I’ve always been interested in making models, but things like railways and wargaming never really did it for me. Astonishingly, it’s taken me 25 years to realise that model-making and archaeology could be brought together!
Over the past few weeks I’ve been building – and have just installed – a model of an Amerindian settlement for the Grenada National Museum. The model is based on all the things the Carriacou Archaeology Project has excavated at the site of Grand Bay on Carriacou since 2007. The model includes a cutaway house, complete with cassava griddle, pots and even a duho; a midden area, a boat, a pile of conch shells and a conch-shell working area, a slice of the coastline, a stream, and even a stone carved with petroglyphs. There’s no petroglyph stone at Grand Bay, and we never found the remains of a wooden duho or boat, but everything else is taken from our excavations. The model will be placed in more or less the centre of the Museum’s new Amerindian gallery, and will be joined by a few smaller, detail models of things like burials and so on which I’ll make between now and returning this time next year.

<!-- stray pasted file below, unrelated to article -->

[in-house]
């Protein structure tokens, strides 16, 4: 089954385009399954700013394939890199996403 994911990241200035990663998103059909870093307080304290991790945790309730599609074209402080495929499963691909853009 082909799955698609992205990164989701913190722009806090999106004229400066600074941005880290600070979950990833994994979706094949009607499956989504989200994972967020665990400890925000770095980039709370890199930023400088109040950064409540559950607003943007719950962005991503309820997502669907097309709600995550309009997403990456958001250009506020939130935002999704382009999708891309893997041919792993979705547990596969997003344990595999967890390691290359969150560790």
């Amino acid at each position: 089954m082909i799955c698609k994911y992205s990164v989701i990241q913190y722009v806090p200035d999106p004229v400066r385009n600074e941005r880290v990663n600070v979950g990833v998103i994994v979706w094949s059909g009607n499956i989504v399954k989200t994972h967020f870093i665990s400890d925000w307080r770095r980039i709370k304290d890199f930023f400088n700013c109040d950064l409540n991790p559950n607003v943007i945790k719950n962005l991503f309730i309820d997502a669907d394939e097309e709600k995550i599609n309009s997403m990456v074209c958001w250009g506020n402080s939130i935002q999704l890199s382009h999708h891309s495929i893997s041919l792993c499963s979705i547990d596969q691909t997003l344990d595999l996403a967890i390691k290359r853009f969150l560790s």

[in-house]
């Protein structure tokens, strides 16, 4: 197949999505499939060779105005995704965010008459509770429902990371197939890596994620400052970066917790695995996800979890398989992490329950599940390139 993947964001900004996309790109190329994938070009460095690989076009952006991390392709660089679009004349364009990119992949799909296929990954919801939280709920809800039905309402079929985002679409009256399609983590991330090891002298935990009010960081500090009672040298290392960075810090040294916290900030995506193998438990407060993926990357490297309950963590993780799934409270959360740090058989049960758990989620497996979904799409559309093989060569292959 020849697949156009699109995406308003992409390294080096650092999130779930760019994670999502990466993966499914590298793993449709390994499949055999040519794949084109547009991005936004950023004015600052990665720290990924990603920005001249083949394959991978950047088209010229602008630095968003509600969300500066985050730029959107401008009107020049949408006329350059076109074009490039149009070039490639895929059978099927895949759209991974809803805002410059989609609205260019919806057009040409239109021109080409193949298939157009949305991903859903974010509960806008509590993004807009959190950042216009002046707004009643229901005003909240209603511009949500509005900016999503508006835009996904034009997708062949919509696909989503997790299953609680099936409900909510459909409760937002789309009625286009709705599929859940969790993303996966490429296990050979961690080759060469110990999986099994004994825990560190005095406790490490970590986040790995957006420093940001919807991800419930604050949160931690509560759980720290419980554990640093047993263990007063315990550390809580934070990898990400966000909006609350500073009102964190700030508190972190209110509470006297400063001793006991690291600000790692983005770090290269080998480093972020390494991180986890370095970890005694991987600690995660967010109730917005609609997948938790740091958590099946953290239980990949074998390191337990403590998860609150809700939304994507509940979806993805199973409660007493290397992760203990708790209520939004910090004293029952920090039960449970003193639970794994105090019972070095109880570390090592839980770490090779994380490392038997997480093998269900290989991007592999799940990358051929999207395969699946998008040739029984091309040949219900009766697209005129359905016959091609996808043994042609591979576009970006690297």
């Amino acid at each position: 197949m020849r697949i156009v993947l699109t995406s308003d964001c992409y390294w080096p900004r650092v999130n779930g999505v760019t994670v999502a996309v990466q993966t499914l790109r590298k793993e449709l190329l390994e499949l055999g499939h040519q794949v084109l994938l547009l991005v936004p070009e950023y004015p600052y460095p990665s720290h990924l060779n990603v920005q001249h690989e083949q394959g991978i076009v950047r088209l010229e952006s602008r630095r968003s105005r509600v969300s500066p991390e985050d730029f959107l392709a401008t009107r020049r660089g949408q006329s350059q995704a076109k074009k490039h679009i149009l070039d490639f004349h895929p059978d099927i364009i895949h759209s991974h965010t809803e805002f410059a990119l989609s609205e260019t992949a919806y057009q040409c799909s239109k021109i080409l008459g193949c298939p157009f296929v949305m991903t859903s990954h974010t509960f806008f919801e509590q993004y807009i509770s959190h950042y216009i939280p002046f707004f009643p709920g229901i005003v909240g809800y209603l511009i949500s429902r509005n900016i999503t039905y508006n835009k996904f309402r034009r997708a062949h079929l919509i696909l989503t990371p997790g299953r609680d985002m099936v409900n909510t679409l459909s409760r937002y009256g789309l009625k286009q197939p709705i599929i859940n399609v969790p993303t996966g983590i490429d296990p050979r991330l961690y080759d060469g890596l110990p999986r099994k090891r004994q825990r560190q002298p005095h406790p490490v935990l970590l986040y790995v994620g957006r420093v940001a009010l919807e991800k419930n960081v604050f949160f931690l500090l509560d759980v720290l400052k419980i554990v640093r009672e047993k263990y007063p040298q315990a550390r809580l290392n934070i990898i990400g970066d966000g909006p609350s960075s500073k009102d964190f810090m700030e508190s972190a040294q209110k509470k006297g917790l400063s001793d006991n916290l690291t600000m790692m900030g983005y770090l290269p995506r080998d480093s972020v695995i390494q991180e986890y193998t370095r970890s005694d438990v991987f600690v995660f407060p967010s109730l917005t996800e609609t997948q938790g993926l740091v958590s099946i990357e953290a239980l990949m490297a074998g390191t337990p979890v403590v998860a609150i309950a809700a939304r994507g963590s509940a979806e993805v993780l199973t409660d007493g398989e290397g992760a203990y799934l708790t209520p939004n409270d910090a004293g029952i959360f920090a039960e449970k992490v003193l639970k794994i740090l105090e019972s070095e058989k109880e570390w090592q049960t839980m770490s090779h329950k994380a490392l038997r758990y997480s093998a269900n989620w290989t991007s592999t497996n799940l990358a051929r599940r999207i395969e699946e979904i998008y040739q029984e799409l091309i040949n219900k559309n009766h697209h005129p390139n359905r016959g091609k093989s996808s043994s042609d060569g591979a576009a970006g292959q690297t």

It’s curious to be working in three dimensions. There’s a sense of “virtual reality” about a museum model that I’ve never been aware of before. Certainly it was interesting showing the model to both adults and children at the museum, and realising that – rather as with the comics – the model was making them look at and think about archaeology somewhat differently than they would with a standard reconstruction image.
I’d like to do more museum models – and I’d like to think more about what it is they bring to archaeological visualisation that other media and formats don’t.